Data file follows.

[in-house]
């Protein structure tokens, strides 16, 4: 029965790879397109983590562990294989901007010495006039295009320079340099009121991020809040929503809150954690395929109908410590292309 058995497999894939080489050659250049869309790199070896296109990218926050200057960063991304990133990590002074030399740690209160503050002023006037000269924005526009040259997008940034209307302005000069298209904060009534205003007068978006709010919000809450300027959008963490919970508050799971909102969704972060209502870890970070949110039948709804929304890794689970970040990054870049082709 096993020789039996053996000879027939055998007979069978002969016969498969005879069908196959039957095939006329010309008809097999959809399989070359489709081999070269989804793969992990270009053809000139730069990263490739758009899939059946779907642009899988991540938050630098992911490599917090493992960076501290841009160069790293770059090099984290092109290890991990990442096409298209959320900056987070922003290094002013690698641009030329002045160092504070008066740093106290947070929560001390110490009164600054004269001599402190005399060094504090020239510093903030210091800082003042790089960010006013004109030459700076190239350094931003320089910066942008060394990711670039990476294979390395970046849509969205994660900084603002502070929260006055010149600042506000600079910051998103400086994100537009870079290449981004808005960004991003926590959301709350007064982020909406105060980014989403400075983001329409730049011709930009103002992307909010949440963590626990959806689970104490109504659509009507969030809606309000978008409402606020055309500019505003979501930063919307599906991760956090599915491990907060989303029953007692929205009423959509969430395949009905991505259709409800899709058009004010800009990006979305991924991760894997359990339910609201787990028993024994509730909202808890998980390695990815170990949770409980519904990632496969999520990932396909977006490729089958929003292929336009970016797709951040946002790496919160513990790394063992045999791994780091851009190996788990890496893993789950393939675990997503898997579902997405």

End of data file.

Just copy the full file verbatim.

[in-house]
């Protein structure tokens, strides 16, 4: 029965790879397109983590562990294989901007010495006039295009320079340099009121991020809040929503809150954690395929109908410590292309 058995497999894939080489050659250049869309790199070896296109990218926050200057960063991304990133990590002074030399740690209160503050002023006037000269924005526009040259997008940034209307302005000069298209904060009534205003007068978006709010919000809450300027959008963490919970508050799971909102969704972060209502870890970070949110039948709804929304890794689970970040990054870049082709 096993020789039996053996000879027939055998007979069978002969016969498969005879069908196959039957095939006329010309008809097999959809399989070359489709081999070269989804793969992990270009053809000139730069990263490739758009899939059946779907642009899988991540938050630098992911490599917090493992960076501290841009160069790293770059090099984290092109290890991990990442096409298209959320900056987070922003290094002013690698641009030329002045160092504070008066740093106290947070929560001390110490009164600054004269001599402190005399060094504090020239510093903030210091800082003042790089960010006013004109030459700076190239350094931003320089910066942008060394990711670039990476294979390395970046849509969205994660900084603002502070929260006055010149600042506000600079910051998103400086994100537009870079290449981004808005960004991003926590959301709350007064982020909406105060980014989403400075983001329409730049011709930009103002992307909010949440963590626990959806689970104490109504659509009507969030809606309000978008409402606020055309500019505003979501930063919307599906991760956090599915491990907060989303029953007692929205009423959509969430395949009905991505259709409800899709058009004010800009990006979305991924991760894997359990339910609201787990028993024994509730909202808890998980390695990815170990949770409980519904990632496969999520990932396909977006490729089958929003292929336009970016797709951040946002790496919160513990790394063992045999791994780091851009190996788990890496893993789950393939675990997503898997579902997405």